Wheat microRNA ancestors

Bread wheat, Triticum aestivum L., is one of the most important crops as a food source by providing approximately 20 % of human dietary energy. Bread wheat is harvested all over the world distributed more than 200 million hectares corresponding to 650 million tons of annual production.  Despite its extensive grown, the obtained yield is not sufficient for satisfying the world food demand. Particularly in last decades, wheat production was further affected from the climate change and associated global warming. Increase in the world temperature resulted with the high influence of stress conditions such as drought on wheat production. Also, several fungi diseases such as rust disease started to be more effective on several wheat species with the effect of increased heat. Considering the increasing world population, generation of stress-tolerant and high-yielded wheat varieties is necessary.

Fig. 1. GO annotation of Ae. Sharoensis miRNAs. Regarding to functional annotation results, many different miRNA families from the Ae. Sharonesis were detected as targeting several stress associated proteins which are classified under categories such as ‘response to biotic stimulus’, ‘response to abiotic stimulus’ or ‘response to stress’

Even though bread wheat seems as a simple crop, it has an extremely complex genome which was formed as a result of two different hybridization event  and combination of  three different genomes (6x=42=AABBDD).  The first hybridization event occurred about 0.5-0.36 million years ago (MYA) and resulted in the emergence of wild tetraploid emmer wheat (Triticum turgidum ssp. dicocoides=4x=28=AABB). Emmer wheat was further domesticated into durum wheat (Triticum turgidum ssp. durum) which is also known as pasta wheat widely cultivated today. Hybridization of tetraploid wheat with a goat grass called as Aegilops tauschii (2x=14=DD) gave rise to the hexaploid bread wheat about 8 MYA. The domestication of ancient bread wheat by humans changed its both genetic and physiological structure. Since the breeders prefer to highly-yielded wheat cultivars, wild genotypes of wheat, which may not be yielded much but resistant to several stress conditions, were did not grown and the associated genes were lost in time. However, such genes may still be present in ancient relatives and ancestors of wheat and the transfer of such genes may increase the stress tolerance of wheat.

The expression of genes is regulated in several ways and such regulations are directly effective on the phenotype and physiological parameters. Recently, a tiny molecule called as microRNA (miRNA) draw the attention of researchers. These tiny molecules bind the messenger RNAs (mRNA) which code for the functional protein and inhibit the production of associated protein which may affect the organism in a completely different way. In the field of medicine, many researchers identified the presence of disease-specific miRNAs which may serve as a biomarker for disease associated genotype selection. In plants, miRNAs were associated with various stress tolerance and environmental adaptation mechanisms. The identification and transfer of stress-specific miRNA families can be further hope for the generation of stress tolerant wheat varieties. Exclusively, several ancient relatives and ancestors of wheat were detected as more resistance to harsh environmental conditions and tolerant to several type of stresses. Considering thise, we surveyed the miRNA families and their distribution across bread wheat and its diploid ancient relatives and ancestors by analyzing more than twenty transcriptomic data. Several miRNA families such as miR1130, miR1120, miR1127 and miR5049 were detected as conserved across all plants which are Aegilops sharonensis, Aegilops speltoidesAegilops tauchii, Triticum monococcum, Triticum Urartu and hexaploid bread wheat while many miRNAs were detected as species or genotype specific.  The conservation of miRNAs between the bread wheat and its diploid relatives were associated with their functional importance. Such miRNAs may regulate the expression of genes which control the main functions in the wheat. On the other hand, the specific miRNA families which are detected in a few genotypes may have role in the more specific functions. Interestingly, one of the grass family which is related with B genome ancestors of bread wheat, Aegilops sharonensis, represented a high variation in miRNAs.  This plant shows adaptation to a high range of environmental condition. Many specific miRNAs identified from this species interrelated with several stress responses (Fig. 1). We also detected as some miRNA families might be loss in the evolutionary process. For instance, miR5050 was detected in three diploid progenitor of the bread wheat while its expression under normal condition was not identified in bread wheat.  Recovery of such miRNAs genes might improve the wheat crop performance. Overall, out observations provide important insights to the miRNA distribution across bread wheat and its diploid progenitors that can be exploit to dissect regulatory pathways with the aim of targeted wheat improvement.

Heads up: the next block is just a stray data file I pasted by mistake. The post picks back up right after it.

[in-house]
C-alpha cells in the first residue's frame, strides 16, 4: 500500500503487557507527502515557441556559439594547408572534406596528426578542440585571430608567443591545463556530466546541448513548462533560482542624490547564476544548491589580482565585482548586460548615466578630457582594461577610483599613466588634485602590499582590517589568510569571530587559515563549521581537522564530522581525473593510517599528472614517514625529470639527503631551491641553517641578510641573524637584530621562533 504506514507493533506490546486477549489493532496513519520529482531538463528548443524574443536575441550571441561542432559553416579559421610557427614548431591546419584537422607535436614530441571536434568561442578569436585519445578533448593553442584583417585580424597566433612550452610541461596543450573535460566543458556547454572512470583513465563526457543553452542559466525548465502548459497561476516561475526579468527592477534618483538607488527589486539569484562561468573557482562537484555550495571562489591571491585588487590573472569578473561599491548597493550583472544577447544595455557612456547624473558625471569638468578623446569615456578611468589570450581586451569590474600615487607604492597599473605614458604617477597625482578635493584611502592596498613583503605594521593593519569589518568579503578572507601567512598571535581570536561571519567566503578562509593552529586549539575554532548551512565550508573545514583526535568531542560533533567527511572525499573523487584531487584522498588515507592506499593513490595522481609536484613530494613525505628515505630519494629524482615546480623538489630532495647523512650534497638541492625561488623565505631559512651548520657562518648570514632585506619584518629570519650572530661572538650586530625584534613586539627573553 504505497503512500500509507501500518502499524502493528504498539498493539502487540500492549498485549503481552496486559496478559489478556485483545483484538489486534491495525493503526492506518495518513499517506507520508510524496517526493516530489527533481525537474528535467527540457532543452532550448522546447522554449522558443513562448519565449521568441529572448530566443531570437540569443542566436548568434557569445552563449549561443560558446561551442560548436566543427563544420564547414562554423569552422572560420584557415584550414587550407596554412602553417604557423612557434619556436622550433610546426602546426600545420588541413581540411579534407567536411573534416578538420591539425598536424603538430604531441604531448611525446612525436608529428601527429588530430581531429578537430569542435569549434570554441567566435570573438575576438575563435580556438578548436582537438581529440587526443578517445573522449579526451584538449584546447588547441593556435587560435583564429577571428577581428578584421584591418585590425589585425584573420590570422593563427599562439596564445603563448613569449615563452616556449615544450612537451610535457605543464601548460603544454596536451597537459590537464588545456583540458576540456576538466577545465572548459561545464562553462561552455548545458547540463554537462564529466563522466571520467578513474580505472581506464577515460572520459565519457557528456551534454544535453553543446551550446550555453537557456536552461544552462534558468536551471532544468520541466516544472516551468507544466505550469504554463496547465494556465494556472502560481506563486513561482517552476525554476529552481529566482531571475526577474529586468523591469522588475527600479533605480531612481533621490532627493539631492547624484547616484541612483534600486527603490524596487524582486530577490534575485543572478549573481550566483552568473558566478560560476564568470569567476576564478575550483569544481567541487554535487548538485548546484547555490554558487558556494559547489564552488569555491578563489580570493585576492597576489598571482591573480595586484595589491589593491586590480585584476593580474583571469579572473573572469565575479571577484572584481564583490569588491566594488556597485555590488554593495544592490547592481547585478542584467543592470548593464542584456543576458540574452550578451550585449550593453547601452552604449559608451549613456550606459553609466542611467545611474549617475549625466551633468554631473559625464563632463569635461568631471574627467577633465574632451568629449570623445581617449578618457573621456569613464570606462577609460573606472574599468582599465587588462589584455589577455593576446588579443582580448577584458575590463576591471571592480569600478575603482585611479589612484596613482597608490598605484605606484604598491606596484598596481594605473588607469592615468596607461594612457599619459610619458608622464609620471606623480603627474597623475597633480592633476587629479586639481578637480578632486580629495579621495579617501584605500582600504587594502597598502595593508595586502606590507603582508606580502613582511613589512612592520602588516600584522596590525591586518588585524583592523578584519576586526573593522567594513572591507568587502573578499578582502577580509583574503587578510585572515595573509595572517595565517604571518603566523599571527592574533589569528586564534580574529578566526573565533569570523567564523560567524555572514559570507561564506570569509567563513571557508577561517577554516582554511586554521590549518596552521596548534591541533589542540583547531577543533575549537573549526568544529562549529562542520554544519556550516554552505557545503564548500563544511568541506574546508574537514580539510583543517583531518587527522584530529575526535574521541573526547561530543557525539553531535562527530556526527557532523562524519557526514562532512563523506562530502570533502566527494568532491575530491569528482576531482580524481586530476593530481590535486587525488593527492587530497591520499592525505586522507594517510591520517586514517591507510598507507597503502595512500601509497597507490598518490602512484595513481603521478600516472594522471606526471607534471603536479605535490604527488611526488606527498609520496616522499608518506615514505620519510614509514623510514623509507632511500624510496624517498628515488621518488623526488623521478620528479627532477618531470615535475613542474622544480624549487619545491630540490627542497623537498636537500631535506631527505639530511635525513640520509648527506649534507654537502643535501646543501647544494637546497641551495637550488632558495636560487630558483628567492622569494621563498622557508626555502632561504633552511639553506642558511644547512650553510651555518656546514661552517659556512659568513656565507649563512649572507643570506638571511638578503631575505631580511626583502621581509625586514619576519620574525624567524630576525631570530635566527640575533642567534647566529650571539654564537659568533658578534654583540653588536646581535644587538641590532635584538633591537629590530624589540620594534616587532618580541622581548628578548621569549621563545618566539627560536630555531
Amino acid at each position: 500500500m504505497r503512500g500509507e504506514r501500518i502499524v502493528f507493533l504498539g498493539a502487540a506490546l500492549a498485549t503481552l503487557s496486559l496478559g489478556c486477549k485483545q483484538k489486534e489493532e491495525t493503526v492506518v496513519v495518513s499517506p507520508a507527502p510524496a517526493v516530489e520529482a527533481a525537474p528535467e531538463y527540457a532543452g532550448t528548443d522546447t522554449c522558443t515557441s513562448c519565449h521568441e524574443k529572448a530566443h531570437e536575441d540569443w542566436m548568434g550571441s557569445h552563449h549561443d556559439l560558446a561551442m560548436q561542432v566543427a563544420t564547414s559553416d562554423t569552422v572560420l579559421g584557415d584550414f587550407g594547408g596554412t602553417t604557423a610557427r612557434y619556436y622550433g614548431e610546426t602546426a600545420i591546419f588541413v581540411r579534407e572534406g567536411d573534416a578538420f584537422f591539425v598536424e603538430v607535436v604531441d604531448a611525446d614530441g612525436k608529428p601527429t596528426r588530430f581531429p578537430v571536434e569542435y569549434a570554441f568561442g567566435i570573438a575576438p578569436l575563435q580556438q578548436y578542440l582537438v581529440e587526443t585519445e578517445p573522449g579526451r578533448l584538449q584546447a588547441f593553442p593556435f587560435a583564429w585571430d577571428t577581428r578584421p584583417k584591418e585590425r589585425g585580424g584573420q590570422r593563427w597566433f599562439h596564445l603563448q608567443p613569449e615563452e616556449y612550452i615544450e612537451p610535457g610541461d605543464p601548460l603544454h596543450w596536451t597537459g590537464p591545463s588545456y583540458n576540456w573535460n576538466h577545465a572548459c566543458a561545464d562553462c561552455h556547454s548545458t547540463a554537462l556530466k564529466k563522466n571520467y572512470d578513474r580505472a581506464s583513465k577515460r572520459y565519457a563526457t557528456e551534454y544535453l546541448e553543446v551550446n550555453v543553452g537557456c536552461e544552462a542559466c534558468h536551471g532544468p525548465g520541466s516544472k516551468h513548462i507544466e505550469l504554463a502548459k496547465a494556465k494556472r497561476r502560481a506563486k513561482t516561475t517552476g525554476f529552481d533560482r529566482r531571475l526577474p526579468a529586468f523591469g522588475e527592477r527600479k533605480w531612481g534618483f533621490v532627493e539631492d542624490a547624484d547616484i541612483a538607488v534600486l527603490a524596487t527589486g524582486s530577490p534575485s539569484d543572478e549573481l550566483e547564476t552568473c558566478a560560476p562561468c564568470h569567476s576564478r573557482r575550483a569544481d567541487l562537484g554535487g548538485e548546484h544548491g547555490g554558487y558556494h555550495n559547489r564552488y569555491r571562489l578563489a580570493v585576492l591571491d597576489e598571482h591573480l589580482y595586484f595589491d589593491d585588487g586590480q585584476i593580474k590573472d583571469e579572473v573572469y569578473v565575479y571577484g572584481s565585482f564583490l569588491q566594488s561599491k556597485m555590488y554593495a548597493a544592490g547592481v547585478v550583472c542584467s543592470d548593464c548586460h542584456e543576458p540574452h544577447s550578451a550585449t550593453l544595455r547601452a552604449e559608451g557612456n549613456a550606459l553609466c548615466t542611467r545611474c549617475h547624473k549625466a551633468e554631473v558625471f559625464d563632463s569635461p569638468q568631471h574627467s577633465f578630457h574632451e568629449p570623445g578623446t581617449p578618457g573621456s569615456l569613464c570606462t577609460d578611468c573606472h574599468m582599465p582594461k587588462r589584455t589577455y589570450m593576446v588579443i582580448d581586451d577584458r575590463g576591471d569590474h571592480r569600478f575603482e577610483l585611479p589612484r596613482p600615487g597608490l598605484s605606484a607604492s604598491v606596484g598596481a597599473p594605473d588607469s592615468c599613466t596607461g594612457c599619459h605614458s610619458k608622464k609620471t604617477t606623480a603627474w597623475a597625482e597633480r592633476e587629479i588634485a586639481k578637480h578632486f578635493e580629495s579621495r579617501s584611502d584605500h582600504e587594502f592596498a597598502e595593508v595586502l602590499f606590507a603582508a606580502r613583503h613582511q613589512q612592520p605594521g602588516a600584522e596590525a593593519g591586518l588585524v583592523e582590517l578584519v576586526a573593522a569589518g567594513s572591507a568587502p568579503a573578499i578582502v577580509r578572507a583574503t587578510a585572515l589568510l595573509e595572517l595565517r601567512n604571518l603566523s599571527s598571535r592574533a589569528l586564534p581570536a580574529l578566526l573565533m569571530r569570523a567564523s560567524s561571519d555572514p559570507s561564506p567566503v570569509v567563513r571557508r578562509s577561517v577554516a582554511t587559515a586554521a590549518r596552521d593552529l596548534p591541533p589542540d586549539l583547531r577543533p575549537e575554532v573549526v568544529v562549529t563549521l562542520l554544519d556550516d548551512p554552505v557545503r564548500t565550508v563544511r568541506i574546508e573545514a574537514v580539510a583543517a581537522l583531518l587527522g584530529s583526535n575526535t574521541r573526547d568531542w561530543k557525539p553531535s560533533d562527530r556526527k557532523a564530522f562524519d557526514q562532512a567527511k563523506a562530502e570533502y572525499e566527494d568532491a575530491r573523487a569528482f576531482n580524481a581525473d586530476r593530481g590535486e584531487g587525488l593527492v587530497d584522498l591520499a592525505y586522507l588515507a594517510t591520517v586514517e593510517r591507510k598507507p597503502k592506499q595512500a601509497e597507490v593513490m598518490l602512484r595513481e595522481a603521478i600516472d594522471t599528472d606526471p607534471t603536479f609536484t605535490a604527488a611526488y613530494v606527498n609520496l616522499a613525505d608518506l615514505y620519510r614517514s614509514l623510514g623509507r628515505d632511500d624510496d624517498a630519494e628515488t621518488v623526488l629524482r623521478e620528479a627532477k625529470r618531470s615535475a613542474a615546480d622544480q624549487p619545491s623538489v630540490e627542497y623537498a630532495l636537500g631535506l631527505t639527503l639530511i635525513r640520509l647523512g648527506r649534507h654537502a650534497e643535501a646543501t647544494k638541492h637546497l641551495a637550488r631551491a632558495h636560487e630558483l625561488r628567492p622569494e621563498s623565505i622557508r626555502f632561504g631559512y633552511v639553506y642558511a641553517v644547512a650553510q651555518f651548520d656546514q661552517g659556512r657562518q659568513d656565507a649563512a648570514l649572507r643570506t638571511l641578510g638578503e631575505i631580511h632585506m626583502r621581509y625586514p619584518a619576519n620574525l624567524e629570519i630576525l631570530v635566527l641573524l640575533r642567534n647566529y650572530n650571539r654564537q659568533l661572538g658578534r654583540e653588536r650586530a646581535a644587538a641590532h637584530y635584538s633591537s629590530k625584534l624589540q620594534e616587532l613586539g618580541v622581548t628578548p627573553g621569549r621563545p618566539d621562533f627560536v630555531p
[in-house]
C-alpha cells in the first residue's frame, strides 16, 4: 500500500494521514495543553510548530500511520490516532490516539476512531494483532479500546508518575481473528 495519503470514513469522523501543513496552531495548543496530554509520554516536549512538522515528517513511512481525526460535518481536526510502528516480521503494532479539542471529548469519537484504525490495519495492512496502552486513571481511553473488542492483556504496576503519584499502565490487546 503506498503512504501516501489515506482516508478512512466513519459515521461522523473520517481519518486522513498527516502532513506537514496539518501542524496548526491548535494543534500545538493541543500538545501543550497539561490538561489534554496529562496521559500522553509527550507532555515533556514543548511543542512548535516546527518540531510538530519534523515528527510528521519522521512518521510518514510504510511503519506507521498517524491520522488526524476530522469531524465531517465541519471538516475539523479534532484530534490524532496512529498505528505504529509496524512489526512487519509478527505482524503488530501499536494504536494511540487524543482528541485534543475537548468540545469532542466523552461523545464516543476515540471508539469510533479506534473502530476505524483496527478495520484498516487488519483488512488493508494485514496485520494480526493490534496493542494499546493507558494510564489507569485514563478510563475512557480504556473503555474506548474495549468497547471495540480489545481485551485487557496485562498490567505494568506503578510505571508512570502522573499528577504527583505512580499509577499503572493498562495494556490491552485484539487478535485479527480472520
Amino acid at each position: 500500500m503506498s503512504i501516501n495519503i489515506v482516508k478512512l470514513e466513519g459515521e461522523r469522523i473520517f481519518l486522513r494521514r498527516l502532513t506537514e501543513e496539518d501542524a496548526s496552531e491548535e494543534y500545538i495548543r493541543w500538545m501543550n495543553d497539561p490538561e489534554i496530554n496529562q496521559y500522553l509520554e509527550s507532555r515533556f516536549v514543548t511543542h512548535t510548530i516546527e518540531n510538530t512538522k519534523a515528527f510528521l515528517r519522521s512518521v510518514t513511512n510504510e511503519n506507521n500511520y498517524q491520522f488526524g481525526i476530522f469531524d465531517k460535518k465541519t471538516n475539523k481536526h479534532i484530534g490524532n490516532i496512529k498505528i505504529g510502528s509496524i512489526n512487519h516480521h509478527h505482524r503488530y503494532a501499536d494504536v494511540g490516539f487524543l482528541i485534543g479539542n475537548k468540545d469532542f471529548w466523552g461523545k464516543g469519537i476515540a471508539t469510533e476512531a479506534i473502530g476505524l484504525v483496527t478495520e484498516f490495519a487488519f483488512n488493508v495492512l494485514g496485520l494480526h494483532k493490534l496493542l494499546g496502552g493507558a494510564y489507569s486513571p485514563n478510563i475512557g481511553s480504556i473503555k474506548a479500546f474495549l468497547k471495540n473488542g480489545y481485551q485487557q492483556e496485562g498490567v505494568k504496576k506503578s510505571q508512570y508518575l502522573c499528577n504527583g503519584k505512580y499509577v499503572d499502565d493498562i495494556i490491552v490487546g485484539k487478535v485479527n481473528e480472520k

Hikmet Budak
Montana State University,
Department of Plant Science and Plant Pathology
Bozeman, MT, USA

 

Publication

Wheat miRNA ancestors: evident by transcriptome analysis of A, B, and D genome donors.
Alptekin B, Budak H
Funct Integr Genomics. 2016 Mar 31

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